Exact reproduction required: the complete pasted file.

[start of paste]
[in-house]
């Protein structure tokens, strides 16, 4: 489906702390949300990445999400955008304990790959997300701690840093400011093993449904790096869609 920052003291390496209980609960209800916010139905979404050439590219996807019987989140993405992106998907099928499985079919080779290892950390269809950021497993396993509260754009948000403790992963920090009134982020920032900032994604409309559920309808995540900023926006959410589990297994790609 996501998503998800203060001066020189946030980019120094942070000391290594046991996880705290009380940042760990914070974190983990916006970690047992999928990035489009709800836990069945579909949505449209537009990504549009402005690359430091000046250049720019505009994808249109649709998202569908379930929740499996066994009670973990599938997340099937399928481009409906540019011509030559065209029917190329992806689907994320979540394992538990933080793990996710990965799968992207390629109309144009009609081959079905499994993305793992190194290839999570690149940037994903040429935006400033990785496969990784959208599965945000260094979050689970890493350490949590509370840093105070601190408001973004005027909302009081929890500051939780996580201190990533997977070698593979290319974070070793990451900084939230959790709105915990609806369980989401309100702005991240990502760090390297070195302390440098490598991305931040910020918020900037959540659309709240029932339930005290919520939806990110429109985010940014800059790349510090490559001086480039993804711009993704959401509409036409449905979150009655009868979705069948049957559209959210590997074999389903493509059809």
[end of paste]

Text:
[in-house]
């Protein structure tokens, strides 16, 4: 489906702390949300990445999400955008304990790959997300701690840093400011093993449904790096869609 920052003291390496209980609960209800916010139905979404050439590219996807019987989140993405992106998907099928499985079919080779290892950390269809950021497993396993509260754009948000403790992963920090009134982020920032900032994604409309559920309808995540900023926006959410589990297994790609 996501998503998800203060001066020189946030980019120094942070000391290594046991996880705290009380940042760990914070974190983990916006970690047992999928990035489009709800836990069945579909949505449209537009990504549009402005690359430091000046250049720019505009994808249109649709998202569908379930929740499996066994009670973990599938997340099937399928481009409906540019011509030559065209029917190329992806689907994320979540394992538990933080793990996710990965799968992207390629109309144009009609081959079905499994993305793992190194290839999570690149940037994903040429935006400033990785496969990784959208599965945000260094979050689970890493350490949590509370840093105070601190408001973004005027909302009081929890500051939780996580201190990533997977070698593979290319974070070793990451900084939230959790709105915990609806369980989401309100702005991240990502760090390297070195302390440098490598991305931040910020918020900037959540659309709240029932339930005290919520939806990110429109985010940014800059790349510090490559001086480039993804711009993704959401509409036409449905979150009655009868979705069948049957559209959210590997074999389903493509059809």